Embark on a captivating journey that will fundamentally change how you see cancer—and perhaps life itself. Cancer is more than a disease. It is an integral part of who we are—complex biological and cultural beings with a limited life span. You will be surprised, challenged, and even amused by this eloquent synthesis of knowledge. Firmly rooted in science and the principles of evolution, this book is a must-read if you aim to understand cancer.

Publisher: River Grove Books
ISBN: 978-1-63299-761-6 (Paperback)
ISBN: 978-1-63299-762-3 (eBook)


This remarkable book is not simply about cancer. It is a beautiful story about what it means to be human. It took me places I had never thought of and ended on a cliffhanger about the future of our civilization.
Richard Smith
former editor of the BMJ (British Medical Journal)
Breivik furnishes a remarkably accessible account of cancer in light of evolutionary theory...a model of intellectual edifying book that reveals much about cancer...including the very meaning of human life itself. An engaging book that’s both scientifically exacting and philosophically stimulating.
With his panoramic view of cancer, Breivik’s brilliant writing and thought-provoking reflections will captivate both laypeople and researchers. A must-read that skillfully connects the life sciences in an illuminating manner.
Manuel Perucho (Prof. em.)
This book grabbed me like a thriller! As a cancer patient, I have asked many questions. My father had bladder cancer, and my brother died of leukemia. This book helped me understand and accept.
Elin Schive
[A] gently provocative, highly quotable book that urges greater preventative measures and takes many unexpected turns, all while inviting in both lay readers and the science-minded alike with lucid, engaging prose…Readers who enjoy grounded-yet-bold medical research, contemplation of evolution, and in-depth scientific exploration will engage with Breivik’s searching, unexpected, powerfully argued vision.
Making Sense of Cancer is a rich book — rich in knowledge, understanding, and ideas. The author guides the reader through genetic coding, replication, epigenetics, and memes, drawing conclusions not only about familiar concepts such as life and death and body and soul, but also about biology, artificial intelligence, and technology. He tells, explains, and opines in such an engaged and engaging manner that both laypeople and scholars will greatly enjoy the book. I was impressed and convinced and almost miss not having any objection to this tsunami of knowledge.
FRØYDIS LANGMARK (Former Director of the Cancer Registry of Norway)
MICHAEL (Journal of COMMUNITY MEDIcine and Medical History)
Breivik has written a very good and thought-provoking book, which should be read by both professionals and laypeople. Professionals will be able to see cancer in a much broader perspective—and laypeople will learn something completely different about cancer than what they can read in newspapers and magazines.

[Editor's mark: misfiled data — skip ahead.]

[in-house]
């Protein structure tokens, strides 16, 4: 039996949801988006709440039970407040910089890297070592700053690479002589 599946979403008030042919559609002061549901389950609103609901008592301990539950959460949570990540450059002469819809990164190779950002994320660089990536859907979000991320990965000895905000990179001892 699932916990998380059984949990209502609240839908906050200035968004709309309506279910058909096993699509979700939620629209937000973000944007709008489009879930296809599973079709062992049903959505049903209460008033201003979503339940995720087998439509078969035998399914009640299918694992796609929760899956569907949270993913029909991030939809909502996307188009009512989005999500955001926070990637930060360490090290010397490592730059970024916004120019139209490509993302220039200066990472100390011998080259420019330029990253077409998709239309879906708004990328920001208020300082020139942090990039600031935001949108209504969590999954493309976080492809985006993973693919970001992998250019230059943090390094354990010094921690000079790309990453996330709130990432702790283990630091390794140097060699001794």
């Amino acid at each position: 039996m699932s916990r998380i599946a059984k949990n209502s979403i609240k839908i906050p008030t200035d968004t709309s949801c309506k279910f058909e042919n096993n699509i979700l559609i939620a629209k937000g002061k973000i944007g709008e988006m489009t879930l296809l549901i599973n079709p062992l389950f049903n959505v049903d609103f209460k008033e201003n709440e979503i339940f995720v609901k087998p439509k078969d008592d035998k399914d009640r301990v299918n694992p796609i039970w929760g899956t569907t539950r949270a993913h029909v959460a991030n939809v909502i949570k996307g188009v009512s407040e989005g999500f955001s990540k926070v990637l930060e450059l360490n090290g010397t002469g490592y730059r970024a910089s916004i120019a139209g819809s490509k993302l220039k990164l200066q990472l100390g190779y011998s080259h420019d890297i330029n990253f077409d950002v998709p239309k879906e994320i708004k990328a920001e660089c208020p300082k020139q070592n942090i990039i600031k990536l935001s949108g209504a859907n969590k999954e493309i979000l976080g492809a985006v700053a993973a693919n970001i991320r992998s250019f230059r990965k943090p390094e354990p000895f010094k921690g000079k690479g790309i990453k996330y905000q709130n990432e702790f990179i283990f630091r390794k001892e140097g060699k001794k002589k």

NILS CHR. STENSETH (Prof. of Evolutionary Biology)
Apollon (Journal of the University of Oslo)
Making Sense of Cancer highlights the multifaceted nature of cancer. Throughout the book, the author manages to describe and explain complex topics using straightforward language. Breivik dares to challenge the understanding of cancer, and sets the stage for a continued discussion of new perspectives that will help society make informed choices.
Making Sense of Cancer uses humorous illustrations and simple metaphors to help us understand a very complex field. The good thing about researchers like Breivik is that he raises fundamental ethical and existential questions about what research is really about. Strangely enough, there is a reconciliation in this thought-provoking and insightful book.
CATHRINE KRØGER (Literary Critic and Registered Nurse)
Dagbladet (National Newspaper, Norway)


Jarle Breivik, MD, PhD, EdD, is a professor of medicine at the University of Oslo and a former Fulbright Scholar with a doctorate in education from the University of Pennsylvania. He is internationally recognized for his research on the evolutionary dynamics of cancer. His thought-provoking analyses presented in PNAS, EMBO Reports, Scientific American, Wired Magazine, and the New York Times have stimulated a profound debate about the meaning of cancer. In Making Sense of Cancer, Dr. Breivik brings it all together in a captivating story about humanity.


Why I Hope to Die of Cancer

Richard Smith, Jarle Breivik
Richard Smith's non-medical blogs
Jul. 1, 2023

The Nine Cancer Frames

Craig Murray, Nina von Possel, Hanne C Lie, Jarle Breivik
Journal of Cancer Education
Jul. 19, 2021

Reframing the
“Cancer Moonshot”

Jarle Breivik
EMBO Reports
Dec. 1, 2016

We Won’t Cure Cancer

Jarle Breivik
The New York Times
May 27, 2016

The Way We Think about
Cancer Must Evolve

Mark Wolverton
May 22, 2013

Frame that Gene

Rebecca Carver, Ragnar Waldahl, Jarle Breivik
EMBO Reports
Oct. 1, 2008

Evolved for Cancer

Carl Zimmer
Scientific American
Jul. 1, 2008

No Solution to Cancer

Science Daily
Apr. 17, 2007

Untangling the Roots of Cancer

W. Wayt Gibbs
Scientific American
Jul. 1, 2003



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The Norwegian Edition